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Research Data Transfer Zone

©Diamond Light Source, 2021
An aerial view of Diamond Light Source ©Diamond Light Source, 2021

The Problem

With the volume of data generated from research projects increasing rapidly, researchers from more and more fields and disciplines are facing issues inherent with managing large volumes of data.

One such issue is transferring data to and from advanced scientific facilities so that researchers can conduct their experiments and carry out their research using the most cutting-edge technology. But in the past, data transfer capabilities have not always kept up with the capacity of scientific facilities.

One of the ways that institutions are aiming to ease the burden of managing/transferring such high volumes of research data is through improved network infrastructure.

The Solution

SES worked with Jisc and Diamond Light Source (Diamond) to establish a coherent framework that will significantly increase the end-to-end data speeds between SES partners and Diamond.

The purpose of the Research Data Transfer Zone (RDTZ) was to reduce the end-to-end network impediments that affect the speed at which research – rather than business – data can be transferred between experimental, computational and storage facilities.

The RDTZ follows a similar framework to the Science DMZ model documented by the US Department of Energy (ESET) and leading universities in the USA

The process

SES assembled resources from Jisc, Diamond Light Source and university IT networking and leadership teams to identify and work with researchers that already experienced data transfer issues with Diamond. The aim was to implement a RDTZ to explore how this framework may address these challenges in an efficient and user-friendly way.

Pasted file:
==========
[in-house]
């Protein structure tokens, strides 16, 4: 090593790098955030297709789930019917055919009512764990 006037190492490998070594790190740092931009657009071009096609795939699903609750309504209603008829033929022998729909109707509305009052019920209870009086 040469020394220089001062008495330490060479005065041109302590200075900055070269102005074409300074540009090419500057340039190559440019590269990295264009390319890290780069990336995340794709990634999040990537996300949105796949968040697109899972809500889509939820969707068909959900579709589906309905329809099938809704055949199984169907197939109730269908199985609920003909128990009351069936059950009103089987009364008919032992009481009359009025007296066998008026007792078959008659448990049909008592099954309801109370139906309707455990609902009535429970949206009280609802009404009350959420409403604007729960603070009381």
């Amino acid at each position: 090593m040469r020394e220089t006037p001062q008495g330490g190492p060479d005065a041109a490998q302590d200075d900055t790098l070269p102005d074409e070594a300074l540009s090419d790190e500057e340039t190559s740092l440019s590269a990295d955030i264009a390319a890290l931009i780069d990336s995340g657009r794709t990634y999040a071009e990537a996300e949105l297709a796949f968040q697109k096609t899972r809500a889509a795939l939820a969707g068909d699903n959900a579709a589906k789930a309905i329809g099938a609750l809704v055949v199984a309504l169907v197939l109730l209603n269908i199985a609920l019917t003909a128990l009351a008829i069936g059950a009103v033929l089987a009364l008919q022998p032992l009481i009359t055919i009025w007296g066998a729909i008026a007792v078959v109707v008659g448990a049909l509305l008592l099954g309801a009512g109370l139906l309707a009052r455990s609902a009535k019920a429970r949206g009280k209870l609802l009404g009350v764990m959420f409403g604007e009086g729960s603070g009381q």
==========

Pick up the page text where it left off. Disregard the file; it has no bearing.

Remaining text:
The outcome

The University of Southampton was the first institution to pioneer the setup alongside SES, with the pilot project demonstrating an increased capability in data download speed.

The initial pilot demonstrated the ability to reduce overall download time scales from 10-30 days to just a few hours, discouraging researchers from resorting to out-of-date data transfer methods, such as commonly used portable hard drives, and instead using the power of the Janet network infrastructure to move their data.

The project concluded in April 2018 with an event at the University of Southampton to raise awareness of the RDTZ and its recent achievements and the potential to expand the zone.

May 2021 update

Since the completion of the RDTZ project, other universities have approached the challenge of research data transfer. With most institutions now connected to the Janet network at a minimum of 10Gbit/s and some recently being upgraded to 100Gbit/s, ensuring your organisation has an effective local network architecture, the right software tools, and optimised file store has become ever more important.

Imperial College London is one university connected to Janet at 100Gbit/s, where RDTZ principles have been applied.  Their researchers have access to accounts on their HPC system and research data store. As part of the Covid-19 response, the combination of a local RDTZ and the high capacity link to Janet enabled the transfer of a 5TB Covid-related dataset between the European Bioinformatics Institute (EBI) and Imperial College London in less than three hours at a data rate of around 500MB/s (4Gbit/s).

Other universities that have worked to improve data transfer speeds include QMUL and UCL.